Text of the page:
Two, you must restrict your message to content that matters to your business or relationship. Do not tweet that you are brushing your teeth. No one cares and it does nothing to drive the audience towards taking an action, which is your ultimate objective. That doesn’t mean that non-business related content should be banned. Business development is dependent upon creating relationships and allowing certain aspects of your personal life to come through your messaging helps build a sense of camaraderie. In fact, one of the most overlooked aspects of social networking tool is that you can become more personable with a large group of people at the same time, many of whom you may never have met. That is a powerful tool. So be careful and very thoughtful on what impression you make through your messaging.

Other tools hat help include leveraging the features of the social networking tools such as completing profiles, joining groups, uploading bios and photos. As the audience sees this information, they begin to develop an impression about you and your interests. All of this works towards establishing a relationship. So be careful to not be too personal if such information may be detrimental to developing a business relationship. This is particularly important with Facebook where you may let your guard down and post information that could offend or turn off business contacts.

Step Three: Create Desire

Now that you have their attention and they are interested in hearing what you have to say, your strategy needs to move the audience to where they desire to hear what you have to say. Tweets and status updates cannot do this so you must now leverage other aspects of your communication strategy to elicit this response.

You should take advantage of the firm content but you also need to personalize the subject matter. After all, your goal is for them to develop a relationship with you. Passing along a firm newsletter or an alert on a timely issue have value to your contacts but they do not reflect totally on you and your ability. To build a relationship you must demonstrate your knowledge and expertise. Traditionally attorneys do this by presenting at events, writing articles & white papers and making presentations at conferences and firm events. These are still valuable tools and you should use social network tools to drive interested contacts your material. Your tweets and status updates should include links to these materials and registration information.

Another social network tool you need to incorporate is blogging. If you have your own blog you now have the freedom and flexibility to demonstrate your knowledge and expertise with less constraints associated with firm resources. But beware! If you do not have the writing skills or the dedication to provide timely content, then the use of blogs could backfire and have the opposite effect and drive folks away from you. You also must still conform to all legal ethical standards.

But if you are committed and possess decent writing skills, then blogging is were you can truly personalize the message and express yourself. You can demonstrate your knowledge but also connect with your reader on a more personal level working towards establishing a relationship. *There’s that “R” word again!) A blog has an advantage over the other channels in that it’s your blog and you are communicating directly to an audience.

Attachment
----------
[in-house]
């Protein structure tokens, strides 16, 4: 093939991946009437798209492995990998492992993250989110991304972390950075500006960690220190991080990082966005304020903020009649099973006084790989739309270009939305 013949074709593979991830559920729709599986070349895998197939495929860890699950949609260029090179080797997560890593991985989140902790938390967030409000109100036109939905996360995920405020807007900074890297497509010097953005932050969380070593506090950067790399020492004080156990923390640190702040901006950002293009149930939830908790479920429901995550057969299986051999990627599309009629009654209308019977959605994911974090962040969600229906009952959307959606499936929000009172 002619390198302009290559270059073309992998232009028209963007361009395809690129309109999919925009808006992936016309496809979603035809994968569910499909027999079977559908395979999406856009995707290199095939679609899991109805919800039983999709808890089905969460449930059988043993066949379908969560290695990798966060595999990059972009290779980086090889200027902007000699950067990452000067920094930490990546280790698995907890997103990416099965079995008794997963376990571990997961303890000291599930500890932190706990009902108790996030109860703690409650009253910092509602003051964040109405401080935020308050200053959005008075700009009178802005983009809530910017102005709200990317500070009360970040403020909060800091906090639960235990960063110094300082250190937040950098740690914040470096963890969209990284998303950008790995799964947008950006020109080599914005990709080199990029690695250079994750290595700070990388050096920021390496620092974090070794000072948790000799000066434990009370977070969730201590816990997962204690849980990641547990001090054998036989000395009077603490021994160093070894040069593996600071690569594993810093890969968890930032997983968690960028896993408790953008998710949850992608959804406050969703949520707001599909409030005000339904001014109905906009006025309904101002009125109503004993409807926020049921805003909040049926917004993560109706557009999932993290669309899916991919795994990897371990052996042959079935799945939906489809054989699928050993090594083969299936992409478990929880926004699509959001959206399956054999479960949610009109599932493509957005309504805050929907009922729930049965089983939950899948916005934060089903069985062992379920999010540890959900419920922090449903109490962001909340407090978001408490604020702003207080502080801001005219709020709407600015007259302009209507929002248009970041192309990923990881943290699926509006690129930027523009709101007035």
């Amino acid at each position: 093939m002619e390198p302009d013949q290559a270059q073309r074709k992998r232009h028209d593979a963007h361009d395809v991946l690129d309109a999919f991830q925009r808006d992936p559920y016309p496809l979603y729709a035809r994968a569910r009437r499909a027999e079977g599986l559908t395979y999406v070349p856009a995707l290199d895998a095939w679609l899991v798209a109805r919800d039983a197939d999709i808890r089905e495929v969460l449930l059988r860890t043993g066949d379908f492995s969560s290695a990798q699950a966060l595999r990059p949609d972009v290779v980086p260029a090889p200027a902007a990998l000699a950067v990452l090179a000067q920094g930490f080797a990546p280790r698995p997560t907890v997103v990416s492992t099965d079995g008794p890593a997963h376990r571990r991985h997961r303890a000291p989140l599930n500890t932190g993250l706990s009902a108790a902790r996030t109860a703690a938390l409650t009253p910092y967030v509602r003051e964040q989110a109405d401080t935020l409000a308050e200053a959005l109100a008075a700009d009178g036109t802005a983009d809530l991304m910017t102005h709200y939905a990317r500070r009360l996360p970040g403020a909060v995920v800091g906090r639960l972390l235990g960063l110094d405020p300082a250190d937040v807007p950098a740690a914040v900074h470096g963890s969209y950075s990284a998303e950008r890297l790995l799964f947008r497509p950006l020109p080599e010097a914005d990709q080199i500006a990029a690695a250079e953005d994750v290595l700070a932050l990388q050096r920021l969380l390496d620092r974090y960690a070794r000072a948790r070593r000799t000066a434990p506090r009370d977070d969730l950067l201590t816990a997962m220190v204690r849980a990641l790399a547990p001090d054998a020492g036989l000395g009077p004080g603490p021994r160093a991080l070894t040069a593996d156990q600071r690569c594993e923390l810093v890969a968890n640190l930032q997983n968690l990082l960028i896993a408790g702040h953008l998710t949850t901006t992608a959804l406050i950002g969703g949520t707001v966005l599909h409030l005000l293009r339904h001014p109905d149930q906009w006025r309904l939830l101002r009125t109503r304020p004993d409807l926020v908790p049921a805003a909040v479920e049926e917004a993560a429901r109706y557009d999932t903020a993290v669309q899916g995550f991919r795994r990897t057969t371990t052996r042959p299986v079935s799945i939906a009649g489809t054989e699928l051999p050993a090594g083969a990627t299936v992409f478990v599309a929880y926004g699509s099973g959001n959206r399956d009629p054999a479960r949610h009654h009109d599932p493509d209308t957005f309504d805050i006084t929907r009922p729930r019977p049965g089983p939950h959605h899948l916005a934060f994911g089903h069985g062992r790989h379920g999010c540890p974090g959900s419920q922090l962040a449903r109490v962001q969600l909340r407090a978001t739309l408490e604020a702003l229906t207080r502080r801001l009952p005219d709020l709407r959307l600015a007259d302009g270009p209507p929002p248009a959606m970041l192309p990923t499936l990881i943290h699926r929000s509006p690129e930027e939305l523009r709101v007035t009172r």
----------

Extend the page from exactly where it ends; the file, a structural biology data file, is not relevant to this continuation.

Step Four: Stimulate Action

So the objective of your social networking strategy is to culminate in some sort of call to action that leads to either

  • Extending your reach to create new relationships
  • Extending you capability to deepen existing relationships

Typical responses would be to create an opportunity for a meeting, such as lunch, a telephone call, or an exchange of emails, sort of electronic conversation. In order to do this you must provide a means for the reader to contact you and specifically ask for them to participate. Salesman are taught to always ask for the sale and this is no different, ask for a response. The goal is to elevate the relationship from a non-qualified group of followers to a personal conversation that will lead to a business relationship. It’s these relationships that will eventually lead to new clients and increased business with existing clients.

Make sure you provide a business email or a link to your professional bio. Most blogging software provide for comments or even discussion boards. Discussion boards can be quite useful because in addition to elevating the relationship you are receiving feedback on a given subject matter from the contact. You are engaged in a dialog where you gain insight into their issues and problems, which you now have the opportunity to display that you understand their issues and can help solve their problems. One technique is to pose questions to your audience with the sole intent of inducing them to respond with a comment or add to the discussion thread. The purpose is to engage them in a conversation and develop a relationship.

Finally, a note about using social networking tools as a means to extend your reach and develop new relationships. Messages sent via Twitter or posted to groups on LinkedIn or Facebook are reaching an audience beyond your traditional in-house lists. Twitter also extends your reach if folks following you retweet your message to folks that follow them. So your message can reach thousands of folks who you don’t know and do not have a traditional means of identifying.

Social Networking tools alone will not get you a new engagement or expand the business you do with an existing client. They are useful marketing tools with some very unique attributes that should be melded into your complete arsenal along with the traditional firm resources and your personal, face-to-face selling. The goal is to leverage them into your mix and using the AIDA concept may be a helpful way for you to develop a comprehensive communication strategy. At some point if your social networking message catches their attention and raises their interest, and it just happens to be for on a topic that’s important to their organization and they desire help, then your call to action may get them to reach out to you so you can establish a business relationship.

A Call To Action

I’m very interested to hear from you your ideas and thoughts on this topic. Especially if you have worked with attorneys to incorporate this or similar methodologies into their personal marketing techniques. You can add a comment here or contact me directly at wvannerson@foley.com.